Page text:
previous next

[172] room are extraordinary, both for their beauty and number, especially the folios; and the binding of all the books, without being showy, is as rich and solid as money could make it. . . . . In the Long Library is a cabinet containing the Historical Plays of Shakespeare, illustrated by Lady Lucan, Lord Spencer's grandmother. I looked there among the early Italian and English books, where almost nothing was wanting that could be asked after or thought of.

The whole number of volumes in the library is about 110,000, no doubt the finest private library in the world, and all collected by the late Earl. The collection of rarities is said to have cost above £ 200,000. And so the present Earl finds it expedient to economize, which he does very cheerfully. . . . . He refused to let his father retrench, saying that he would do all that was necessary to restore the estate, which, to be sure, is not much encumbered. . . . . In the saloon, after dinner, we had a succession of curious things brought to us from the library, sketches by the old masters, illuminated books, etc., which occupied us till nine o'clock, . . . . when Lord Spencer read prayers in the dining-hall to the whole family. It was a very solemn scene, and became well the man and his position in society.

May 21.—Immediately after prayers and breakfast Lord Spencer invited us to take a walk and see the place. We went first to the village, . . . . afterwards to the church, which can be traced back to the fourteenth century, which, with its graveyard, is a picturesque object on all sides. In one of the chapels, or chancels, the Spencers lie buried, from soon after 1500 to the last Earl and Countess.

The park is the same John Evelyn describes, and different monuments in it, from 1567, show when different woods, still subsisting, were planted, and by whom . . . . . It is, too, the scene of Ben Jonson's beautiful masque ‘The Satyr,’ which was performed amidst its shrubbery when the Queen and son of James I. were entertained here on their way to London in 1603.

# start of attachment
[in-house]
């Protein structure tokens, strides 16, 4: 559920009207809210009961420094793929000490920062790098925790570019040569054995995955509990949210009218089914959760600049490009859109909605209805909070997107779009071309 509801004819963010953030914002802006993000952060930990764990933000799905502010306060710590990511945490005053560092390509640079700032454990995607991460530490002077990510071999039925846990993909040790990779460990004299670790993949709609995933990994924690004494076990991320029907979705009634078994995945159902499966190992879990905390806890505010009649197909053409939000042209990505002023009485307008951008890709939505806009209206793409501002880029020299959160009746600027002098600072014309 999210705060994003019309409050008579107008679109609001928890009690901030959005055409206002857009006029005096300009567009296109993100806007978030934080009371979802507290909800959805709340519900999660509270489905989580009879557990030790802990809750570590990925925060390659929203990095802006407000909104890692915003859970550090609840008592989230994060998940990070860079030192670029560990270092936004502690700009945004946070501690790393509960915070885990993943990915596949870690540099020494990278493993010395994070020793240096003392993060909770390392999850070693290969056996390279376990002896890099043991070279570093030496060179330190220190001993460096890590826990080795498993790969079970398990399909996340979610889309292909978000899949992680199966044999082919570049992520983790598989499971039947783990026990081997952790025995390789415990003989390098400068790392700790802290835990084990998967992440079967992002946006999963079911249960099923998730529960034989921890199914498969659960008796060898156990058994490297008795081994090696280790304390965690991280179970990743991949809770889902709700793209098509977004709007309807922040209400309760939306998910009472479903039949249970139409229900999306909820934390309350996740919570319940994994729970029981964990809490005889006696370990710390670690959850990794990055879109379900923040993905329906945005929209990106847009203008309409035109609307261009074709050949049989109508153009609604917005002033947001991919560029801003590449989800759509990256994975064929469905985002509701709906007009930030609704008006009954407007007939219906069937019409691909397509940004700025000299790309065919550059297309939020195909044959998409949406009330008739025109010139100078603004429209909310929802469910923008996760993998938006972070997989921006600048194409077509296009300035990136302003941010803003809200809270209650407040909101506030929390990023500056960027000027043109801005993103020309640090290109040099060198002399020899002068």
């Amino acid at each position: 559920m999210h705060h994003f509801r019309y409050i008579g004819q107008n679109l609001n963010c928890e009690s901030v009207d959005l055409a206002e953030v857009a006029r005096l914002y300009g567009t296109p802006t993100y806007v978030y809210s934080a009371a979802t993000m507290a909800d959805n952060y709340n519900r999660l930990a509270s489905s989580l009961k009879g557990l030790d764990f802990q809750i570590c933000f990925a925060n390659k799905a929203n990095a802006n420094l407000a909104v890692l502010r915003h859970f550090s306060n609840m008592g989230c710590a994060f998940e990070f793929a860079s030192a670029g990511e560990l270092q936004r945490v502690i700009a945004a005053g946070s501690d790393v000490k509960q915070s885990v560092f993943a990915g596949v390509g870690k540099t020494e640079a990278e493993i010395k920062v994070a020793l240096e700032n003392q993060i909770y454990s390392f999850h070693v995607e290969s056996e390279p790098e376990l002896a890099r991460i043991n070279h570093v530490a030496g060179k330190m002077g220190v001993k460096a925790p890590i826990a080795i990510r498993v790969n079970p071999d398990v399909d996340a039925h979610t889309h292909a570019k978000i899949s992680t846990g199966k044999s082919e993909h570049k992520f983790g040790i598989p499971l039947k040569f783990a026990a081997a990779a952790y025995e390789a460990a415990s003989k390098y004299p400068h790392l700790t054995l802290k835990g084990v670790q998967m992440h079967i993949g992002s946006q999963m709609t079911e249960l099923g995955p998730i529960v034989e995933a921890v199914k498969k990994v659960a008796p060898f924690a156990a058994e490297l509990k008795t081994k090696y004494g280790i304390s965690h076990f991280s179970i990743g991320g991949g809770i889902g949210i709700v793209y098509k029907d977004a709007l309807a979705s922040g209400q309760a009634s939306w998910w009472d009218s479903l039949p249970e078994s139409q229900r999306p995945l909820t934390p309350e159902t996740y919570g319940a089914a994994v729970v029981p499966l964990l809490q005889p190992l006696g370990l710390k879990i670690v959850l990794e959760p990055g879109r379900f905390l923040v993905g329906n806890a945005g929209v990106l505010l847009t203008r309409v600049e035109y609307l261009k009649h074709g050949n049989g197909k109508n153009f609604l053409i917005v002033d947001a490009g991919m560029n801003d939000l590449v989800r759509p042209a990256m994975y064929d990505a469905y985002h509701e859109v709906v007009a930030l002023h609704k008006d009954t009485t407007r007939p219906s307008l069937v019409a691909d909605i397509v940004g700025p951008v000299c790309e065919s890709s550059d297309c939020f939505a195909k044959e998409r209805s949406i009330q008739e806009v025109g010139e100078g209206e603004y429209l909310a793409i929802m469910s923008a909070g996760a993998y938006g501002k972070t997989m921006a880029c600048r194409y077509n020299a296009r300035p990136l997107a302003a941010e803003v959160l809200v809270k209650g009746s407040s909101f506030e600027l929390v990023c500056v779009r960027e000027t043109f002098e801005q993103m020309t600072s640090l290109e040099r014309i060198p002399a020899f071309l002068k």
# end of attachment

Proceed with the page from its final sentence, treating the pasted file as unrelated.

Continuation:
Indeed, Althorp has always been poetic ground; . . . . but, as Gibbon says, the brightest jewel in the coronet of the Spencers is the Faery Queen . . . . . Our walk, which did not seem long, Lord Spencer told us had extended above five miles.

When we were rested we went to look at the pictures . . . . .We had been constantly seeing in the dining-hall, saloon, and library, works of art, such as the famous Rembrandt's Mother, the fragment of a cartoon by Raffaelle on the murder of the Innocents, two or three portraits by Titian, etc., . . . . a collection of perhaps an hundred pictures

Creative Commons License
This work is licensed under a Creative Commons Attribution-ShareAlike 3.0 United States License.

An XML version of this text is available for download, with the additional restriction that you offer Perseus any modifications you make. Perseus provides credit for all accepted changes, storing new additions in a versioning system.

hide Places (automatically extracted)

View a map of the most frequently mentioned places in this document.

Download Pleiades ancient places geospacial dataset for this text.

hide People (automatically extracted)
Sort people alphabetically, as they appear on the page, by frequency
Click on a person to search for him/her in this document.
Shakespeare (1)
Lucan (1)
Ben Jonson (1)
Gibbon (1)
John Evelyn (1)
Althorp (1)
hide Dates (automatically extracted)
Sort dates alphabetically, as they appear on the page, by frequency
Click on a date to search for it in this document.
1603 AD (1)
1567 AD (1)
1500 AD (1)
May 21st (1)
hide Display Preferences
Greek Display:
Arabic Display:
View by Default:
Browse Bar: